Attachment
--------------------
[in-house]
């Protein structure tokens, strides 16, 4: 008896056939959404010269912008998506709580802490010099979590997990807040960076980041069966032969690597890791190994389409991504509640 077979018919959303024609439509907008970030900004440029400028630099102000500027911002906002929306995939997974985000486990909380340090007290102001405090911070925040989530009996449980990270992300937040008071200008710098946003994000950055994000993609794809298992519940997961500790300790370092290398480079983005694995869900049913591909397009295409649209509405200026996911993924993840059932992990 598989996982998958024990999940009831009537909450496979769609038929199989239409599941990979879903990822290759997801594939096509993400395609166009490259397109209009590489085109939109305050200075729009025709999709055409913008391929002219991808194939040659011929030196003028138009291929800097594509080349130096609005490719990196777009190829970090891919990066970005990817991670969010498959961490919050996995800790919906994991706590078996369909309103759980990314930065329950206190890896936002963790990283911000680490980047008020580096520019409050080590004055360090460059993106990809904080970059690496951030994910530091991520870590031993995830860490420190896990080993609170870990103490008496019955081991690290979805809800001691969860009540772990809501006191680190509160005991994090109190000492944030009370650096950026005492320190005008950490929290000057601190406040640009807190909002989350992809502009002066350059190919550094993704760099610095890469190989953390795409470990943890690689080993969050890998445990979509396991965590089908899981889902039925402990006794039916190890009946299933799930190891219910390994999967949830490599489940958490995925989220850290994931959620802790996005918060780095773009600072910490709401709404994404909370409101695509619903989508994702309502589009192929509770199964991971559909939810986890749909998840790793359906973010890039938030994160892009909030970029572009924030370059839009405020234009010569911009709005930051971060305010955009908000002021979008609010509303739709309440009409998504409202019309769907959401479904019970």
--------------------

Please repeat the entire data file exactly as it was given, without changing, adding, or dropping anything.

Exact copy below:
[in-house]
């Protein structure tokens, strides 16, 4: 008896056939959404010269912008998506709580802490010099979590997990807040960076980041069966032969690597890791190994389409991504509640 077979018919959303024609439509907008970030900004440029400028630099102000500027911002906002929306995939997974985000486990909380340090007290102001405090911070925040989530009996449980990270992300937040008071200008710098946003994000950055994000993609794809298992519940997961500790300790370092290398480079983005694995869900049913591909397009295409649209509405200026996911993924993840059932992990 598989996982998958024990999940009831009537909450496979769609038929199989239409599941990979879903990822290759997801594939096509993400395609166009490259397109209009590489085109939109305050200075729009025709999709055409913008391929002219991808194939040659011929030196003028138009291929800097594509080349130096609005490719990196777009190829970090891919990066970005990817991670969010498959961490919050996995800790919906994991706590078996369909309103759980990314930065329950206190890896936002963790990283911000680490980047008020580096520019409050080590004055360090460059993106990809904080970059690496951030994910530091991520870590031993995830860490420190896990080993609170870990103490008496019955081991690290979805809800001691969860009540772990809501006191680190509160005991994090109190000492944030009370650096950026005492320190005008950490929290000057601190406040640009807190909002989350992809502009002066350059190919550094993704760099610095890469190989953390795409470990943890690689080993969050890998445990979509396991965590089908899981889902039925402990006794039916190890009946299933799930190891219910390994999967949830490599489940958490995925989220850290994931959620802790996005918060780095773009600072910490709401709404994404909370409101695509619903989508994702309502589009192929509770199964991971559909939810986890749909998840790793359906973010890039938030994160892009909030970029572009924030370059839009405020234009010569911009709005930051971060305010955009908000002021979008609010509303739709309440009409998504409202019309769907959401479904019970």